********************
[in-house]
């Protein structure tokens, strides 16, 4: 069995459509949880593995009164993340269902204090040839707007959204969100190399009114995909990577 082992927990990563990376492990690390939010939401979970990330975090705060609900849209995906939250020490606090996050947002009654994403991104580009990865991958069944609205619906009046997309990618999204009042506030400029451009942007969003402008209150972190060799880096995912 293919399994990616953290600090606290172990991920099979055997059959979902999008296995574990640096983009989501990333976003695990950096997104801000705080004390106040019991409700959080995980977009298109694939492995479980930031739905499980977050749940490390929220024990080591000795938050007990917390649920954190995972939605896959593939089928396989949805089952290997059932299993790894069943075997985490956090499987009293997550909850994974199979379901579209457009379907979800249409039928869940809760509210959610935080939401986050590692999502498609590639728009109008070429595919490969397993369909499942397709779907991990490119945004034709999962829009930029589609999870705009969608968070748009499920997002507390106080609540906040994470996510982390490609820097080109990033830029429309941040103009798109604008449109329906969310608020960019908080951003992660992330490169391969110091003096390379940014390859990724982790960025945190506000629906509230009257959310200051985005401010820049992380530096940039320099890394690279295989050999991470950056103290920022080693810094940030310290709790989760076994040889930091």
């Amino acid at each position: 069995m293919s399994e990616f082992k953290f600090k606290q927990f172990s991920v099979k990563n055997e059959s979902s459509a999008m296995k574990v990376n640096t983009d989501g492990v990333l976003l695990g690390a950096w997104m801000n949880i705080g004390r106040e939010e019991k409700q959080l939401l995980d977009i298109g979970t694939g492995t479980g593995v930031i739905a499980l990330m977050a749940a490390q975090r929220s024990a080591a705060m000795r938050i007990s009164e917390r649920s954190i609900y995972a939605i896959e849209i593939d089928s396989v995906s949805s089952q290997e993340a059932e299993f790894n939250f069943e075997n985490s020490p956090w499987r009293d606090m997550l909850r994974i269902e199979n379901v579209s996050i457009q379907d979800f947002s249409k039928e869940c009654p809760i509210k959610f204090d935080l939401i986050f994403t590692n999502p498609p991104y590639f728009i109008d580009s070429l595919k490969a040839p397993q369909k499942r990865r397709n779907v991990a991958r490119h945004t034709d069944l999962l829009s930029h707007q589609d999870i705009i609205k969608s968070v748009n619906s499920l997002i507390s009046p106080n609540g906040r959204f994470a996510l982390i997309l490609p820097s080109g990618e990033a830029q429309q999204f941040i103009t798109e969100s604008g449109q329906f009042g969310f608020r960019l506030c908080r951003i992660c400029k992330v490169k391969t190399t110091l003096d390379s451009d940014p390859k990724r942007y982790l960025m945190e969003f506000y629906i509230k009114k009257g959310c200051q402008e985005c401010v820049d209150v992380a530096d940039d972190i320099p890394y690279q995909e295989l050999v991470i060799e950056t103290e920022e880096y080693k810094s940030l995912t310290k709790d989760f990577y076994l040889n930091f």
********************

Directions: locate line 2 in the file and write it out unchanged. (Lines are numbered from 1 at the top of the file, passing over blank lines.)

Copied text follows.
């Protein structure tokens, strides 16, 4: 069995459509949880593995009164993340269902204090040839707007959204969100190399009114995909990577 082992927990990563990376492990690390939010939401979970990330975090705060609900849209995906939250020490606090996050947002009654994403991104580009990865991958069944609205619906009046997309990618999204009042506030400029451009942007969003402008209150972190060799880096995912 293919399994990616953290600090606290172990991920099979055997059959979902999008296995574990640096983009989501990333976003695990950096997104801000705080004390106040019991409700959080995980977009298109694939492995479980930031739905499980977050749940490390929220024990080591000795938050007990917390649920954190995972939605896959593939089928396989949805089952290997059932299993790894069943075997985490956090499987009293997550909850994974199979379901579209457009379907979800249409039928869940809760509210959610935080939401986050590692999502498609590639728009109008070429595919490969397993369909499942397709779907991990490119945004034709999962829009930029589609999870705009969608968070748009499920997002507390106080609540906040994470996510982390490609820097080109990033830029429309941040103009798109604008449109329906969310608020960019908080951003992660992330490169391969110091003096390379940014390859990724982790960025945190506000629906509230009257959310200051985005401010820049992380530096940039320099890394690279295989050999991470950056103290920022080693810094940030310290709790989760076994040889930091």